Additional gradients.

Left: variance explained by each gradient; red diamonds correspond to the first eight gradients. Right: Gradients 1–8. Gradients 3 and 4 revealed laterality asymmetries in areas of nonmotor processing (Crus I, Crus II, VIIB and IX) but not in areas of motor processing (IV/V/VI and VIII). Notably, these asymmetries were constrained to areas of nonmotor processing (asymmetries are not present in motor lobules IV/V/VI and VIII). Consistent with this observation, left/right asymmetries in cerebellar processing have been described in multiple nonmotor tasks (Hu et al., 2008) but not in motor processing. One extreme of Gradient 5, 7 and 8 included unilateral or bilateral aspects of lobule IX (extreme shown in red for Gradient 5 and 8 and in blue for Gradient 7). Gradient 6 included at one extreme anterior portions of Crus I and Crus II. The other end included medial Crus I and Crus II as well medial regions of lobule VIIB. The added percentage of variability explained by each following gradient was minimal.

https://doi.org/10.7554/eLife.36652.004
Figure 1—figure supplement 3
Cerebellum gradients and relationship with discrete task activity for an individual subject (one resting-state run of 15 min).

(A) Top: Variance explained by each gradient; red diamonds correspond to the first four gradients. Bottom: Gradients 1–4 with 4 and 10 sigma (σ) values for smoothing of connectivity gradients. (B) A scatterplot of the first two gradients. Each dot corresponds to a cerebellar voxel, position of each dot along x and y axis corresponds to position along Gradient 1 and Gradient 2 for that cerebellar voxel, and color of the dot corresponds to task activity associated with that particular voxel. Scatterplots are shown for sigma = 4 (top) and sigma = 10 (bottom) values for smoothing of connectivity gradients. Task activity z maps are thresholded at z > 4 and include 4 mm spatial smoothing as provided by HCP, in addition to sigma = 2 smoothing using workbench command -cifti-smoothing.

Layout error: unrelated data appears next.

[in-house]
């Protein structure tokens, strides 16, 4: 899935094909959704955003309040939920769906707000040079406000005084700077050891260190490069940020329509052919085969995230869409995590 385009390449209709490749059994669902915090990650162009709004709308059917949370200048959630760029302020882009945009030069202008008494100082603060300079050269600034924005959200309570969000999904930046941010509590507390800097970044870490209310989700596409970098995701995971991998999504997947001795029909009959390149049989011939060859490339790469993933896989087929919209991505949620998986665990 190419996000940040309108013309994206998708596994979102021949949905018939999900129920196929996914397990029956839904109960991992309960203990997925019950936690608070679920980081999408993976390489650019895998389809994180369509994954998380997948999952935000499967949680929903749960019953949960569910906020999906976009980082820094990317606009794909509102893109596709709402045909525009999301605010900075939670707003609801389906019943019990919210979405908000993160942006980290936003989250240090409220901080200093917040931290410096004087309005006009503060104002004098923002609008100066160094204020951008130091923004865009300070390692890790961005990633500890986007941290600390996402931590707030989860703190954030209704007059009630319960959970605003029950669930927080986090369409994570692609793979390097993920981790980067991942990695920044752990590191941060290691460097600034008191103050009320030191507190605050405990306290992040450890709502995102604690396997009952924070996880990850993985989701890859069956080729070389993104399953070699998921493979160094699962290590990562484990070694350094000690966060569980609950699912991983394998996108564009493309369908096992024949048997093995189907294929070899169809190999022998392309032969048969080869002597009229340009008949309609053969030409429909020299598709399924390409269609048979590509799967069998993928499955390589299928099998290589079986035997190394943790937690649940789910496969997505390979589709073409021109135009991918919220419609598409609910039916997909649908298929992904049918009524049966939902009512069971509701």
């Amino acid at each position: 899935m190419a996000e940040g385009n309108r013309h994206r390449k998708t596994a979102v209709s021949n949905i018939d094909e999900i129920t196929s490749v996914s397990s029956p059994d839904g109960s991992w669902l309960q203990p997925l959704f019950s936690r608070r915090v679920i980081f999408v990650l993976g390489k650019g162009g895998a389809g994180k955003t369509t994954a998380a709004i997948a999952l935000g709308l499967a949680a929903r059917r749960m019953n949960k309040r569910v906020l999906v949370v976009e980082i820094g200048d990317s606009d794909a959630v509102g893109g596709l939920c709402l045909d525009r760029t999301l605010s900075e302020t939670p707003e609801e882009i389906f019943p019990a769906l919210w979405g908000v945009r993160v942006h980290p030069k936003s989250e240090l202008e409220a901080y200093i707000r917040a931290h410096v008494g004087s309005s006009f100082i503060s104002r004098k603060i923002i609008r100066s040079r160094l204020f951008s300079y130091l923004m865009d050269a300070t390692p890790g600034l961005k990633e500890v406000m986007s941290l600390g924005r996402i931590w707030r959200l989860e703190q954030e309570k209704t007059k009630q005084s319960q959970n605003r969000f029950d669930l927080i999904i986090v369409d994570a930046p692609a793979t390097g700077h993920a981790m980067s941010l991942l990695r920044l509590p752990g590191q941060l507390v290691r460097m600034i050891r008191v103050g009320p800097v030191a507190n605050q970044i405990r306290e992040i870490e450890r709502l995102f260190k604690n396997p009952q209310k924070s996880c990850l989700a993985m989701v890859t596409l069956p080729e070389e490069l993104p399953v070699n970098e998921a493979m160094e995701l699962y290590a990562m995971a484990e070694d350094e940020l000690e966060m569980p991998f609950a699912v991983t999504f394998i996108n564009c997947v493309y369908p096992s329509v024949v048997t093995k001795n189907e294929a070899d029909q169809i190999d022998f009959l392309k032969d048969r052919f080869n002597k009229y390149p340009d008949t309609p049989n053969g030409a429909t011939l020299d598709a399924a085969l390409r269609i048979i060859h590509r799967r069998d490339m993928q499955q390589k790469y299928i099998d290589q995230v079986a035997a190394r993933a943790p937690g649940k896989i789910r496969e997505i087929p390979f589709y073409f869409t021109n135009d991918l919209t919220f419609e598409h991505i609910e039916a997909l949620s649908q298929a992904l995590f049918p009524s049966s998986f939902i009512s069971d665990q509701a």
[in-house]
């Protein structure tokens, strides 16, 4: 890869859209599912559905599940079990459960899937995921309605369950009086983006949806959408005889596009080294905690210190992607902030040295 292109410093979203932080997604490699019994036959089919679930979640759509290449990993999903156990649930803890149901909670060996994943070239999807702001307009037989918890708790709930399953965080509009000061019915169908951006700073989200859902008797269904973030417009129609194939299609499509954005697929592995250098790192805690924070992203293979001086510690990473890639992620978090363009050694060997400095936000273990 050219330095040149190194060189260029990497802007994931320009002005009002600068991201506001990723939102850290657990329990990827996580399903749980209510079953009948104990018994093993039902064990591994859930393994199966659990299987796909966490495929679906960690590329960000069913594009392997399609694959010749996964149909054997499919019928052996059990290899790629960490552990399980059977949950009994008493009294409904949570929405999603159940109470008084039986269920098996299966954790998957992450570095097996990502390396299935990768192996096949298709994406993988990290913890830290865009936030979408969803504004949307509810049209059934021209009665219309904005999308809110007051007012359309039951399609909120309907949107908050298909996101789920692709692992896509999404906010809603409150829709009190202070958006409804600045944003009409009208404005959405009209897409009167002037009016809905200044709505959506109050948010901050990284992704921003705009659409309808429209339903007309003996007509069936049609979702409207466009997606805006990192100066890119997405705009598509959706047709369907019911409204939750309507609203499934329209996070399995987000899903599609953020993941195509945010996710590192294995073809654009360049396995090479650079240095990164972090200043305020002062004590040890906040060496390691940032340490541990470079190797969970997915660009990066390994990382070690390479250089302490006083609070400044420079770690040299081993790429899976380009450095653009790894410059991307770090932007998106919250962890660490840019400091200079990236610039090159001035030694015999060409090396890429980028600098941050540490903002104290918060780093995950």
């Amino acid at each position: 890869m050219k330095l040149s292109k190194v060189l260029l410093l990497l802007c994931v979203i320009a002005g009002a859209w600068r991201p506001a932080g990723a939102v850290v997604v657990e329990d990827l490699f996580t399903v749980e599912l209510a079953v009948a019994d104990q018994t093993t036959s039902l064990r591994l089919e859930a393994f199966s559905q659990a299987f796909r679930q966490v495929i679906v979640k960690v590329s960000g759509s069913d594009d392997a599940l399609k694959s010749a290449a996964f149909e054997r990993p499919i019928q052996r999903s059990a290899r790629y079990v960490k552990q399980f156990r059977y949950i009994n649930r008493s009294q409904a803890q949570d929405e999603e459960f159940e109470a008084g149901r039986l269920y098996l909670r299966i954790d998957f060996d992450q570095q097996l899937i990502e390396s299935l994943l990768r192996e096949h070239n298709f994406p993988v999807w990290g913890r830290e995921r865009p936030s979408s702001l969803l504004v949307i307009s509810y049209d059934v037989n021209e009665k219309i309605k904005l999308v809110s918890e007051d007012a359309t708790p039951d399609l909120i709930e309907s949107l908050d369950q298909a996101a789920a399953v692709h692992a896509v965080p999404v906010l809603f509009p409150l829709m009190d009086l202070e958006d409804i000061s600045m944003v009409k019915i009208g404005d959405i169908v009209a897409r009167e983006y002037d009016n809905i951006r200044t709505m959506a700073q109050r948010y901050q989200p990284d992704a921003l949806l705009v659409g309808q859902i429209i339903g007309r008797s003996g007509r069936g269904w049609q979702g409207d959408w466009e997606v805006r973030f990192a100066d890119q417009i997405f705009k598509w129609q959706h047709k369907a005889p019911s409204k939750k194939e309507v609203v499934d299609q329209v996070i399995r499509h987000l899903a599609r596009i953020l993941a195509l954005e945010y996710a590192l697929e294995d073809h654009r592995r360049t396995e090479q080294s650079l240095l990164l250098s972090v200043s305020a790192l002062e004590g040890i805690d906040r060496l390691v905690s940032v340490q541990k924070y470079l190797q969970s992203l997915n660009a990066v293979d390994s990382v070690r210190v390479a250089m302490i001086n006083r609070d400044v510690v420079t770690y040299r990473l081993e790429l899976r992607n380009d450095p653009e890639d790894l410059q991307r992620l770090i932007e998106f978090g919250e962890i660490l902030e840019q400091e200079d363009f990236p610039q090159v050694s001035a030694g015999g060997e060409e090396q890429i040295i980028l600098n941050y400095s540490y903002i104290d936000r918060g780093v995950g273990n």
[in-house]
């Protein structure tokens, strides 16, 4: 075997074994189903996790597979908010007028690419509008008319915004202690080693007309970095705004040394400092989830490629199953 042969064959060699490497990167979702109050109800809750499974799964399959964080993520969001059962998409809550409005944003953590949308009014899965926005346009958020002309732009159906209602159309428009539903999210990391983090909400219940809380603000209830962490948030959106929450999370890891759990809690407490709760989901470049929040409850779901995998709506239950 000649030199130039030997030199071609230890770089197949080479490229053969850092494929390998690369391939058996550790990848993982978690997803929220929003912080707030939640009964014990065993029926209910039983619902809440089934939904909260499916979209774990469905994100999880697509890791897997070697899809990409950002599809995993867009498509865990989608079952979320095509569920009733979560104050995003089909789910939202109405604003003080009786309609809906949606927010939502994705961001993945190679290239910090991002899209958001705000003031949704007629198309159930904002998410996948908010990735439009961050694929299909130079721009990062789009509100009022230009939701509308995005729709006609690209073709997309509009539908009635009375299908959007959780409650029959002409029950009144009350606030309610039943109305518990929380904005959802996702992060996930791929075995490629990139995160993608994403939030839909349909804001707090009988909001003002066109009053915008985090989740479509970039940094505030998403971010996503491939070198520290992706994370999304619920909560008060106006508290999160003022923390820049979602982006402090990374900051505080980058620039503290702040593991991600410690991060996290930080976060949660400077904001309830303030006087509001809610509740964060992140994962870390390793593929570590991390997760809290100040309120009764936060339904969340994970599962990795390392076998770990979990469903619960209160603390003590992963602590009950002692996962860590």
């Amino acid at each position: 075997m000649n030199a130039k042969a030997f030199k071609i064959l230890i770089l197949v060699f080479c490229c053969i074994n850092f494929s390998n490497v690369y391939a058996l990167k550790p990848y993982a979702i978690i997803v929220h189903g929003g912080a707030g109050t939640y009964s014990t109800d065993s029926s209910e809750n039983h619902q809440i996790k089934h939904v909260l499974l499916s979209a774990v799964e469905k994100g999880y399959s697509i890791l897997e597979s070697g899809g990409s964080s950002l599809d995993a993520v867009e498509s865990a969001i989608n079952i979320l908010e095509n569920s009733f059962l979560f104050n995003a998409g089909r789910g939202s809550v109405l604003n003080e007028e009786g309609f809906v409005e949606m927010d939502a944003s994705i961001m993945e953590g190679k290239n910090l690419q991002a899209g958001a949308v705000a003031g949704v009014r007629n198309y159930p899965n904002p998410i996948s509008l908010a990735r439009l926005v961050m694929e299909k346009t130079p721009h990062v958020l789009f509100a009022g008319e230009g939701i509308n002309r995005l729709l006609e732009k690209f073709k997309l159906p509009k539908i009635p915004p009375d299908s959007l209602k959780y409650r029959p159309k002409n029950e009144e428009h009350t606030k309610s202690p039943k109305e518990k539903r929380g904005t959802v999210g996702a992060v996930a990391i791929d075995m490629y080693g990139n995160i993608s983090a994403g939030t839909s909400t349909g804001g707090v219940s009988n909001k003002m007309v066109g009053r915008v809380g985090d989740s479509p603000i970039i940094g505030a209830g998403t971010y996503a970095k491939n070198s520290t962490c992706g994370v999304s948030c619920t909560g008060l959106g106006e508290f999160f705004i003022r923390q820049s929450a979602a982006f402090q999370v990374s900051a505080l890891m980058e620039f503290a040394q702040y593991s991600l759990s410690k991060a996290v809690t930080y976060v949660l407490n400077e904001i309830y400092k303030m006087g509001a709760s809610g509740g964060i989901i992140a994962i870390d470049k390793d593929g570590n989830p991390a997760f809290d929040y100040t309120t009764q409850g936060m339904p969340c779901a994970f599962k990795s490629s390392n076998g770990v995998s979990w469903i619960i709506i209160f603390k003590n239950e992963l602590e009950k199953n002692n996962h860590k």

https://doi.org/10.7554/eLife.36652.005
Figure 1—figure supplement 4
Cerebellum single-subject and group-level functional gradients calculations in a group of 32 participants.

Top row: Gradients 1 and 2 could also be observed when analyzing concatenated dataseries from a group of 32 participants, highlighting the applicability of our methodology to group studies with small cohorts of unrelated subjects. Bottom row: When calculating gradients within each individual participant of this subgroup and evaluating any of the first four resulting gradients, gradients with a distribution similar to gradient 1 could be observed in most cases (29 out of 32 participants). Gradients with a distribution similar to gradient 2 could be observed in half of the participants. Gradients are shown here only in cases where one of the first four components matched the distribution of gradient 1 or 2 for each subject. It is possible that additional components other than the first four contained a distribution similar to gradient 2. Future studies aiming to perform group comparison statistics using functional gradients would benefit from alternate alignment strategies (e.g. using Procrustes analysis; exploring this methodology is outside the scope of this article). Future studies may also analyze whether cerebellar functional gradients inter-subject variability can predict relevant behavioral aspects such as task performance, disease diagnosis, prognosis, or treatment response. Exploring such applications is also outside the scope of this article.

https://doi.org/10.7554/eLife.36652.006
Figure 1—figure supplement 5
Clustering of connectivity gradients revealed discrete networks similar to cerebello-cerebral connectivity parcellations from Buckner et al. (2011).